By Boldizar Senteski
I have always been fascinated by the convergence of old and new architecture in Budapest, the city where I grew up. Little did I know at the time how deeply this rich history would influence my work and design approach, particularly in relation to Soviet-era Brutalist buildings.
Decorating Brutalist spaces, like the stunning three-bedroom villa in Son Vida near Palma de Mallorca currently on the market for €7.3mn, can pose unique challenges. As a designer, I offer some tips for styling the villa’s hall, using a variety of modern collectible pieces to integrate striking design elements while preserving a sense of comfort and harmony.
Expose raw materials
When envisioning Brutalism, we often imagine rough concrete surfaces, robust forms, and exposed structures. An excellent example of this aesthetic is seen in Martin Laforet’s creation, the console, where a concrete mold is used to cast bronze, with the mold then serving as a plinth for the bronze form. You can incorporate this aesthetic into your interior or create an intriguing dialogue with exposed concrete walls, as is the case with this Mallorca space.
Decorate with functional pieces
I’m intrigued by the connection between Brutalism and functionality. To explore this, consider introducing decorative elements that also serve a practical purpose. For example, the hammered brass wall sconce by Mexican artist Manu Banó can function as both an artwork and a light source, adding beautiful ambient lighting to illuminate the hall.
Bring nature in
Add natural counterpoints to austere spaces in Brutalist buildings. The coffee table by Chilean artist Sebastian Errazuriz, which combines actual and handmade branches, evokes a sense of nature reclaiming a long-abandoned place, adding warmth and organic beauty.
Look for quality in the details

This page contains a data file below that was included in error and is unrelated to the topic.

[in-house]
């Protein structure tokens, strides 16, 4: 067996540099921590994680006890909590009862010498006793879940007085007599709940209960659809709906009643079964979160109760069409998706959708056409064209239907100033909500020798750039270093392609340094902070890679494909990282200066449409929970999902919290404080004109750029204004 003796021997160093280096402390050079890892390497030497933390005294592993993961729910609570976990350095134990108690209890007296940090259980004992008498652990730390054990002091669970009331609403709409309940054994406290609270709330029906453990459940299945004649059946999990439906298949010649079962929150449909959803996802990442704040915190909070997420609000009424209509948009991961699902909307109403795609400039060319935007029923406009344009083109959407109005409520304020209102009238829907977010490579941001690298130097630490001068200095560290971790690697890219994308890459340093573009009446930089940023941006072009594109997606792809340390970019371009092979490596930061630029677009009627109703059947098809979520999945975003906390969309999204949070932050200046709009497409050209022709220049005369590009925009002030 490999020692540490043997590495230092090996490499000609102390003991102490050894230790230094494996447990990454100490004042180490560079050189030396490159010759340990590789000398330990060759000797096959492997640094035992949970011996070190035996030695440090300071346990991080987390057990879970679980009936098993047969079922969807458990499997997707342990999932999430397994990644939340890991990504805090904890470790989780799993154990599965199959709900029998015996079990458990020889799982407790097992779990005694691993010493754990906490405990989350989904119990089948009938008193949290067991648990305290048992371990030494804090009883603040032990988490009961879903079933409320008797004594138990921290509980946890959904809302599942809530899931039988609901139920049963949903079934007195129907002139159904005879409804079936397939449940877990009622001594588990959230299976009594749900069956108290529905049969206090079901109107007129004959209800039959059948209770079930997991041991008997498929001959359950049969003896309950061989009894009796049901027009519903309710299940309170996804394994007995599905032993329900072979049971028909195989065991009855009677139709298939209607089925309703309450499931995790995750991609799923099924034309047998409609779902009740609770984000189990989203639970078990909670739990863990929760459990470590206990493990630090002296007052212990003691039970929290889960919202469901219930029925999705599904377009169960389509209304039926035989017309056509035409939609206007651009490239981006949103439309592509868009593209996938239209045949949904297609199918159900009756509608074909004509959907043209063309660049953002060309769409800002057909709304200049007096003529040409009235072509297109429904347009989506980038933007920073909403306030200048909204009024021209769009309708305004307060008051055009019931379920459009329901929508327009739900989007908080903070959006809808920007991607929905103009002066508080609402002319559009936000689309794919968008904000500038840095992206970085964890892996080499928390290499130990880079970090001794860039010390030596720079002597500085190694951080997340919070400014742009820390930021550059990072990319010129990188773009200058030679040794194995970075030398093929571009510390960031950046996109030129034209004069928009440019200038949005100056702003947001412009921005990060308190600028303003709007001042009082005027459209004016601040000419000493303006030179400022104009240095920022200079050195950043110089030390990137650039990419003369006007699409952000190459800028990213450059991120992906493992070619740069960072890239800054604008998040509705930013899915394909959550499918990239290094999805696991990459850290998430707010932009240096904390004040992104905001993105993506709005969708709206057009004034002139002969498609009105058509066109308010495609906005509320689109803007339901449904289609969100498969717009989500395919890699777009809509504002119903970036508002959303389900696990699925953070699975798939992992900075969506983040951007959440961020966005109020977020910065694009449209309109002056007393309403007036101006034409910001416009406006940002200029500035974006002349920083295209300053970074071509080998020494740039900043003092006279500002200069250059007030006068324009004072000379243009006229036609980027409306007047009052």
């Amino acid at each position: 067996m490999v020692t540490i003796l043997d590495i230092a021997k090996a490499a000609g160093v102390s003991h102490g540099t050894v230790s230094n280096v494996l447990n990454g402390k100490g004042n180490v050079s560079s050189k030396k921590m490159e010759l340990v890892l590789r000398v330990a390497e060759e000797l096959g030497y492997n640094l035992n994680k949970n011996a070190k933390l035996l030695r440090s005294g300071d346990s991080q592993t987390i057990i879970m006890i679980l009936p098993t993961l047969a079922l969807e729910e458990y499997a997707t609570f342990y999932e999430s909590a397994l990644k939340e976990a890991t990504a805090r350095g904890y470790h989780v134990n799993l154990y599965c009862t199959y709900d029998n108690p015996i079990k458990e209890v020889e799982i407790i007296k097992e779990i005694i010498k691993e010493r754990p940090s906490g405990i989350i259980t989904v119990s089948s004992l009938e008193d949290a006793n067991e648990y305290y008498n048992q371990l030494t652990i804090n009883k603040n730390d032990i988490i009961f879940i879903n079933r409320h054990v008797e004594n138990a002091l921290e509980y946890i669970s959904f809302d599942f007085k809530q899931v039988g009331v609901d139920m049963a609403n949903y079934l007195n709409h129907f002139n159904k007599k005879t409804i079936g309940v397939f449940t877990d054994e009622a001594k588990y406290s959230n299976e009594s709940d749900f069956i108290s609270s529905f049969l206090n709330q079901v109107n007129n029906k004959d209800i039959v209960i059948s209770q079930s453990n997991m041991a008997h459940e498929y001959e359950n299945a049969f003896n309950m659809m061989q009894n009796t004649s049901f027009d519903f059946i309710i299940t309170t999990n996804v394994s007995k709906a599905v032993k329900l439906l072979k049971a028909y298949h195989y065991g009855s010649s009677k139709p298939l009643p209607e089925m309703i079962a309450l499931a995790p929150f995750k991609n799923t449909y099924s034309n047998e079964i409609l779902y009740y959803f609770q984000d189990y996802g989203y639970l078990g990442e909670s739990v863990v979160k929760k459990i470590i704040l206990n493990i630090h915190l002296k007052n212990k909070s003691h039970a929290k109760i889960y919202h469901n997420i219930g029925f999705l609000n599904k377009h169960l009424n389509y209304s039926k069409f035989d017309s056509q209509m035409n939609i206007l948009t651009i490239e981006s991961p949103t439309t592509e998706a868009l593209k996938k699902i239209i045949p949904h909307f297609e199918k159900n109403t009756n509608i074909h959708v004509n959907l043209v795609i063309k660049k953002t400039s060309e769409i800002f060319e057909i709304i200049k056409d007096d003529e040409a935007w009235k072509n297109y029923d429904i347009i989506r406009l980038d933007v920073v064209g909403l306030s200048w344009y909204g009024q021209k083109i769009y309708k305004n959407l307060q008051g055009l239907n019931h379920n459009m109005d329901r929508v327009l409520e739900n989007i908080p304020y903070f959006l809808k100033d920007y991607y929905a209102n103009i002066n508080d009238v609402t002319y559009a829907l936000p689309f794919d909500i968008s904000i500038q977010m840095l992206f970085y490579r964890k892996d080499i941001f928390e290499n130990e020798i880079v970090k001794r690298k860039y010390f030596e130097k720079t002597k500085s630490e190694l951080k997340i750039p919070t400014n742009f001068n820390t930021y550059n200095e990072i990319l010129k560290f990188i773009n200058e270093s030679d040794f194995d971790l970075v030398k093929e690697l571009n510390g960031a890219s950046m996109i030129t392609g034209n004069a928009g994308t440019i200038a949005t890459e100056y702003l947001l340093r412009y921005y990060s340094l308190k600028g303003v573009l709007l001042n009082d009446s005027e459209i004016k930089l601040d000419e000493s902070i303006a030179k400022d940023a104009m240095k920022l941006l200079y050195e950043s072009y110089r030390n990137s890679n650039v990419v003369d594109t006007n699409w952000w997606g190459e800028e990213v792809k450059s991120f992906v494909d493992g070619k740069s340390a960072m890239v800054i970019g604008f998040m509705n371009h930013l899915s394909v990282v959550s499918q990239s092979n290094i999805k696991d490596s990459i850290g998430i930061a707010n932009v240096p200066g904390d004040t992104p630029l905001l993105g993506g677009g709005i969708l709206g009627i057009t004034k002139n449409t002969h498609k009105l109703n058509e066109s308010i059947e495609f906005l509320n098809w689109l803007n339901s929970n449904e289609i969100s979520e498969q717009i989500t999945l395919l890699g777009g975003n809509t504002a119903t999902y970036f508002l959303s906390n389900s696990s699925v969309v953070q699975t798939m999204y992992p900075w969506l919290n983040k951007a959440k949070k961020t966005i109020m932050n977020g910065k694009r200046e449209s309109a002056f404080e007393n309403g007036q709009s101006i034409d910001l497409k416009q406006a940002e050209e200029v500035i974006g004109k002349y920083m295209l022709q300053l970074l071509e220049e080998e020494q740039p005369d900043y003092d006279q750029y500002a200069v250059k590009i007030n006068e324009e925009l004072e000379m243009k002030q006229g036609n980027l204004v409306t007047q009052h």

Pay close attention to small details, quality, and craftsmanship when selecting furniture for your space. Modern interpretations of Brutalism can be bold and overt, but the key lies in subtle features. Take, for instance, the bench by Stéphane Parmentier, which may appear to be constructed from concrete at first glance due to its puritan monolithic form. Upon closer inspection, you’ll discover it is covered in soft, tactile suede leather, striking a harmonious blend of rugged beauty and luxury. This bench would be an ideal addition to the Mallorcan villa’s hall, offering a quiet place to enjoy the surroundings.
Find an iconic centrepiece
Don’t shy away from making a statement. While it’s important to balance Brutalist elements and maintain comfort and harmony, adding a striking centrepiece that grabs attention will give the interior an edge. One extraordinary piece is Gomli by Israeli designer Ron Arad, which is both iconic and one-of-a-kind—something I’m still trying to wrap my head around.
Photography: Jose Luis Zarauz/John Taylor Palma de Mallorca; Carpenter Workshop Gallery; Sebastian Errazuriz Studio; Galerie Philla; StudioTwentySeven; Ron Arad and Associates
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